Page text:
Replacing A Sleep Prop
Maybe feeding to sleep is not the sleep strategy your baby uses to fall back to sleep in the middle of the night. Maybe it’s rocking or coming to your bed in the night. Whatever it is, if it is no longer serving your family well, it’s okay to change it.
Decide on a different strategy that feels better to you and then stick with it. If you no longer want your little coming to your bed at night, then you may want to shift to rocking back to sleep instead. If you no longer want to rock to sleep at night, then you may want to shift to holding hands in the crib to help baby fall back to sleep.
Changing up your baby’s sleep strategy will not necessarily stop the night wakeups or even reduce them. But the purpose of doing this when baby wakes in the night is to use a strategy that feels sustainable for your family.
You can expect some level of protest from your baby. It’s hard to change sleep habits. Be understanding of your baby’s feelings but don’t waver on your consistency. Whenever you decide to make a change, you need to stick to it. Without consistency you send a very confusing message to your baby that only inhibits any progress and results in more tears.
Sleep training is the process of teaching your baby how to sleep independently. This is a good option to consider if you are ready to eliminate night wakeups or reduce to only waking for a necessary feeding.
If you are wondering where to start, read the blog post I wrote about the different methods of sleep training. I am confident that if you are ready to tackle night wakeups then you find a method that suits your family. If you are looking for a “gentler” method then I recommend using the parent present approach. You can do that one as slow as you feel comfortable with as long as you commit, are exceptionally consistent, and have patience with the process (gentle methods will often take longer).
Have a Secondary Caregiver Handle Night Wakeups
Are you the parent that is always heading the night wakeups?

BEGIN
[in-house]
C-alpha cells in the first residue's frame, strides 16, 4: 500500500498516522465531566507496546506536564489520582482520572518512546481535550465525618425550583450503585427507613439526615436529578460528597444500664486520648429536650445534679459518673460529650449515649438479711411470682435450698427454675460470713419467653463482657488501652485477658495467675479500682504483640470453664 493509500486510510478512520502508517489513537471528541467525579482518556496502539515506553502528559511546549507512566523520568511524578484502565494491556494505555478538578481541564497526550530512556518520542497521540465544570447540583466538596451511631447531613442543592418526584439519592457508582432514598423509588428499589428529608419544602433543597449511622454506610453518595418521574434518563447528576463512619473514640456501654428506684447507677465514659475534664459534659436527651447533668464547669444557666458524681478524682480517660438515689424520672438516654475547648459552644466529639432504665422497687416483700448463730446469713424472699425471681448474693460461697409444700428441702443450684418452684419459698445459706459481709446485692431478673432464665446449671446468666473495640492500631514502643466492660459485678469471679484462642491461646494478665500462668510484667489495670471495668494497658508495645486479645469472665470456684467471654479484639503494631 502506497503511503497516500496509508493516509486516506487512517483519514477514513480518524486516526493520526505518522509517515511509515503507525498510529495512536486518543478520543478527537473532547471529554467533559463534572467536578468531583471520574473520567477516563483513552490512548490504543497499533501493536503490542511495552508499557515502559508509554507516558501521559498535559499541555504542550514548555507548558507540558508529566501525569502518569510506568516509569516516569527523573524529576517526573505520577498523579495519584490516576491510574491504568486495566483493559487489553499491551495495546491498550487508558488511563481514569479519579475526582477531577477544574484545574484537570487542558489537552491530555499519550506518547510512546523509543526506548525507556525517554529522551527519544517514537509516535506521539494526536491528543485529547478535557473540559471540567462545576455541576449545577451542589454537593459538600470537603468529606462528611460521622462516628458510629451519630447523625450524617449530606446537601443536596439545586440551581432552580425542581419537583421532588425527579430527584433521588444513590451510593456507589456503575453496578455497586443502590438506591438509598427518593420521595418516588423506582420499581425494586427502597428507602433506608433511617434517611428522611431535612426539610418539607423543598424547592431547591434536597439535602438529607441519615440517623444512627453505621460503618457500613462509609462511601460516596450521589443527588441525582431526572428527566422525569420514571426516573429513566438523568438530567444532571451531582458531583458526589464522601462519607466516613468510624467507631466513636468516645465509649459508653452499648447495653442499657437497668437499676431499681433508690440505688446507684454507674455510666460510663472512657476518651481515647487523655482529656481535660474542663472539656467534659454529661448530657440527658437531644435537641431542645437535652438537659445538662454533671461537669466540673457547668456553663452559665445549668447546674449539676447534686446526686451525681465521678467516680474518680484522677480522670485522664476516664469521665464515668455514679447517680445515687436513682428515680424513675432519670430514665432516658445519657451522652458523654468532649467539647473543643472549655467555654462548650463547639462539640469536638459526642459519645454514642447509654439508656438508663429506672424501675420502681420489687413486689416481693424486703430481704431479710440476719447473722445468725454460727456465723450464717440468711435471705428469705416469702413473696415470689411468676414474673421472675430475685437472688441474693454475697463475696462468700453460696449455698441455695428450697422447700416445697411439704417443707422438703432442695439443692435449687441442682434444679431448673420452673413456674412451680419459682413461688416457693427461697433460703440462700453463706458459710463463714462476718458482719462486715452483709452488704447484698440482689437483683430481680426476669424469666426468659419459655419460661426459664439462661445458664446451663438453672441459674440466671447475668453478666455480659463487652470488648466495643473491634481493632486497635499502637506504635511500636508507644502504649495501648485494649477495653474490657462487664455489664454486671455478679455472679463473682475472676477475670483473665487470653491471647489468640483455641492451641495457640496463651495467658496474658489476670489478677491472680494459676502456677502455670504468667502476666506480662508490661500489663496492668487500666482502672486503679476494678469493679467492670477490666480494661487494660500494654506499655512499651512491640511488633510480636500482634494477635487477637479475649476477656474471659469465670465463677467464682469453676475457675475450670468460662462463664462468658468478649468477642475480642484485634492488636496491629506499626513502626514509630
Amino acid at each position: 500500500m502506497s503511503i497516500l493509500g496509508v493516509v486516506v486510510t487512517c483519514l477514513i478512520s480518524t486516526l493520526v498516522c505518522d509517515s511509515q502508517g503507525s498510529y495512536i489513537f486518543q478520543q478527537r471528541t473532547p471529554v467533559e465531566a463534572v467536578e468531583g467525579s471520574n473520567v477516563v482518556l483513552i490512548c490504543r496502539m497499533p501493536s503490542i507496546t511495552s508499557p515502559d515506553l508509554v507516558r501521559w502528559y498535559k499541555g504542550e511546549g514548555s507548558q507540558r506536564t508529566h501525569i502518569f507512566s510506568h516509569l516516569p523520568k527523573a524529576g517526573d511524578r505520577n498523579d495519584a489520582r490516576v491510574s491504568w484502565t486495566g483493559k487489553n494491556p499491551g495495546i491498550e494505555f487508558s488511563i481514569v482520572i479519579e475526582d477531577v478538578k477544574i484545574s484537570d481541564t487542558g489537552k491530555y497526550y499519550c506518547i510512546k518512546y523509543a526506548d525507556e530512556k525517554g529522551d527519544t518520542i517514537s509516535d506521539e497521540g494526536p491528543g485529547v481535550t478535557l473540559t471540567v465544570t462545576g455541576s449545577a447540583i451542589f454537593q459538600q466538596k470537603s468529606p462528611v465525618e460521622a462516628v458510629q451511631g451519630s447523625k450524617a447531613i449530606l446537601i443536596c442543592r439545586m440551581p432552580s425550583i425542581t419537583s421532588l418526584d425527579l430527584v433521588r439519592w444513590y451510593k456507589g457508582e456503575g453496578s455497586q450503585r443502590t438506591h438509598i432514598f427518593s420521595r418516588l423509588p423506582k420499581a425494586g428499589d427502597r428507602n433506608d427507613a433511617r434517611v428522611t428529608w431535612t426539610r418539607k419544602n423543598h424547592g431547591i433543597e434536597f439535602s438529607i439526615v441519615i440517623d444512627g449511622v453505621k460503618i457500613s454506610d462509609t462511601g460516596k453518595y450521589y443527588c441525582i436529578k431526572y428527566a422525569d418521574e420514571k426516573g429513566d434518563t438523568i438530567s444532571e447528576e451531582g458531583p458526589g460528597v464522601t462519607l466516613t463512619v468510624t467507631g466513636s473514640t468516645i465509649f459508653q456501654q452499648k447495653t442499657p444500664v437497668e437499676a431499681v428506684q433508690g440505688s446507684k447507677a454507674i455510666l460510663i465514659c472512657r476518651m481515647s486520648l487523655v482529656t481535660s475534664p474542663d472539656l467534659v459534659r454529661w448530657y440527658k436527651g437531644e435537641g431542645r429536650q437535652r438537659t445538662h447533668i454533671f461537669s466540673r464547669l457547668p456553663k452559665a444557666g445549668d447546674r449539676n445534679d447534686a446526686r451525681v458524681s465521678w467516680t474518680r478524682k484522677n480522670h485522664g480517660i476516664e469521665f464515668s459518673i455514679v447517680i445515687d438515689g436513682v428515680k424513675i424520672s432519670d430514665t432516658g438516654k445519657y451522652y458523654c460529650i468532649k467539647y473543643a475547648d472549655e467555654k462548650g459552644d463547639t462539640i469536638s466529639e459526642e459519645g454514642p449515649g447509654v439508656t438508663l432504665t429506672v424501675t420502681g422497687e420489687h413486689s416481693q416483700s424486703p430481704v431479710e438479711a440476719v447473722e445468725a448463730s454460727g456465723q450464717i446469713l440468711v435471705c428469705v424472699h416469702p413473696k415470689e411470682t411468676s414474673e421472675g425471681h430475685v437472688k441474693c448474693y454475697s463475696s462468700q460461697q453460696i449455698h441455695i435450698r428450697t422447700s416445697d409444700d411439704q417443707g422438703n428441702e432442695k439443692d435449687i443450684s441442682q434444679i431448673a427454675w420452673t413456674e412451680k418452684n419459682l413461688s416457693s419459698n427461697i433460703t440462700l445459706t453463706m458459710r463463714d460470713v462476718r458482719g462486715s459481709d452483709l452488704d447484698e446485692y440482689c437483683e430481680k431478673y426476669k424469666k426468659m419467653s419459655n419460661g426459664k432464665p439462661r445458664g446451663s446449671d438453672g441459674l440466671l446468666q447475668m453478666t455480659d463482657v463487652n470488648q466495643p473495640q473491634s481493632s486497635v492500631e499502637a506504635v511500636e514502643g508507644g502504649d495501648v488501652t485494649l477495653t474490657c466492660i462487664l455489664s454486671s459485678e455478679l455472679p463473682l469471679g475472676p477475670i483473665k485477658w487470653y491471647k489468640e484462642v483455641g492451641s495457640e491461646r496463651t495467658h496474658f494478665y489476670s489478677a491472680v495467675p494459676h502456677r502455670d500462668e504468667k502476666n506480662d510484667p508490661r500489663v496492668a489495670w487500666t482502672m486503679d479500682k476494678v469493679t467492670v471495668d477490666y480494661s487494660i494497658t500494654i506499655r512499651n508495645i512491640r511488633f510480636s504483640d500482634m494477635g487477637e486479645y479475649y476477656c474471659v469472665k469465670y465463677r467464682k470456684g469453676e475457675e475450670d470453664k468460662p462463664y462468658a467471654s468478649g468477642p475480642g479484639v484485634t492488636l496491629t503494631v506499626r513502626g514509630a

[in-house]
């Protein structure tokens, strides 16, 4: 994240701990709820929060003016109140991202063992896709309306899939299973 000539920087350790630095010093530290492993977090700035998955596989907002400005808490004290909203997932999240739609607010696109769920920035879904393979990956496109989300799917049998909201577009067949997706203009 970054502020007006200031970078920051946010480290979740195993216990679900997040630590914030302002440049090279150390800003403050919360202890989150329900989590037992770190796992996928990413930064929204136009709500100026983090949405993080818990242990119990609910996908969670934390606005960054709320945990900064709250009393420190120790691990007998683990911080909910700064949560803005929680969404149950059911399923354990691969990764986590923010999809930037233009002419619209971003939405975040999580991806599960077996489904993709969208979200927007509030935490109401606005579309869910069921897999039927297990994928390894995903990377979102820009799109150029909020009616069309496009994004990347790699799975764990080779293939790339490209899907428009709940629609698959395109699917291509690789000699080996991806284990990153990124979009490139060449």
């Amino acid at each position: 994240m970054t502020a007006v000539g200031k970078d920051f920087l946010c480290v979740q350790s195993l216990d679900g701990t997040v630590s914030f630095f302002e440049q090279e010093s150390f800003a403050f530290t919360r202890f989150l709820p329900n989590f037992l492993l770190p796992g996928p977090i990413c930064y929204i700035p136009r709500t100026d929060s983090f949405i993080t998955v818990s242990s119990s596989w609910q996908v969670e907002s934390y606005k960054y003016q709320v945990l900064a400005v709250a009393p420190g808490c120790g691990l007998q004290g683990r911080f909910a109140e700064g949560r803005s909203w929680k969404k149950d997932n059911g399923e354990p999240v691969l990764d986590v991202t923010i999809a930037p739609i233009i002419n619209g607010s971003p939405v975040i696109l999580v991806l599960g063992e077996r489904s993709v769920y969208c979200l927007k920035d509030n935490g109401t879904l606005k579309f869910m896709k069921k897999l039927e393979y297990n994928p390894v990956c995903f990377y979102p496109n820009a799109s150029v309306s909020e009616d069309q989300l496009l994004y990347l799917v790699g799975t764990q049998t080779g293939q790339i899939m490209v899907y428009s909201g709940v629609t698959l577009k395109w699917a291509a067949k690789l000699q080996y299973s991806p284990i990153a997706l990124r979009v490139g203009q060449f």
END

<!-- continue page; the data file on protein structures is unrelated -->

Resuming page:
If can be very helpful (for everyone) to have a different parent or caregiver go in when baby wakes in the night. This is particularly helpful for breastfeeding moms who are trying to separate the feed to sleep association. As a breastfeeding mom it is VERY difficult to try different soothing strategies when you’re dangling the goods right in front of baby’s face.
Babies are creatures of habit and get accustomed to routines easily (usually a great thing but sometimes offers challenges). If their current habit when they wake in the night is to call for you and you go in, pick them up, and rock them back to sleep, then this is their expectation. When you decide that you are going to use a different soothing strategy for getting baby back to sleep, your baby will be confused by this because they expect you to behave the same way you have all the nights before.
A secondary parent (or even a grandparent) can help because baby’s expectations of them are different. Maybe your partner doesn’t handle night wakeups or doesn’t handle them very often. Baby doesn’t have the expectation of them coming in to feed them (especially for breastfed babies) and will be more accepting of the rocking to sleep (or whatever you’ve decided on).
I see a lot of success with this during sleep training because it makes the changes so much easier for both mom and baby.
Whenever you change things up with your baby’s sleep habits, you can expect things to get worse before they get better. There is a period of adjustment as baby learns the new strategy or works on linking their sleep cycles. The most important thing that you can do during this adjustment period is be CONSISTENT. Without consistency it makes any changes more difficult for the entire family.
Whether you want to reduce or eliminate night waking, it’s important to have a plan – one that you feel comfortable with and that will allow you to reach your goals. Remember to wait until you know baby is awake and give them the opportunity to learn how to link their sleep cycles, decide on a feeding plan and HOW you want baby to fall back to sleep in the night, and finally enlist the help of your partner or another caregiver.
Do you need help creating a plan that works for YOUR family?
Do you need an accountability partner in order to stay consistent?
I would love to help your family! Book your free child sleep evaluation call today so we can chat about how I can support you in making changes to your baby’s sleep habits.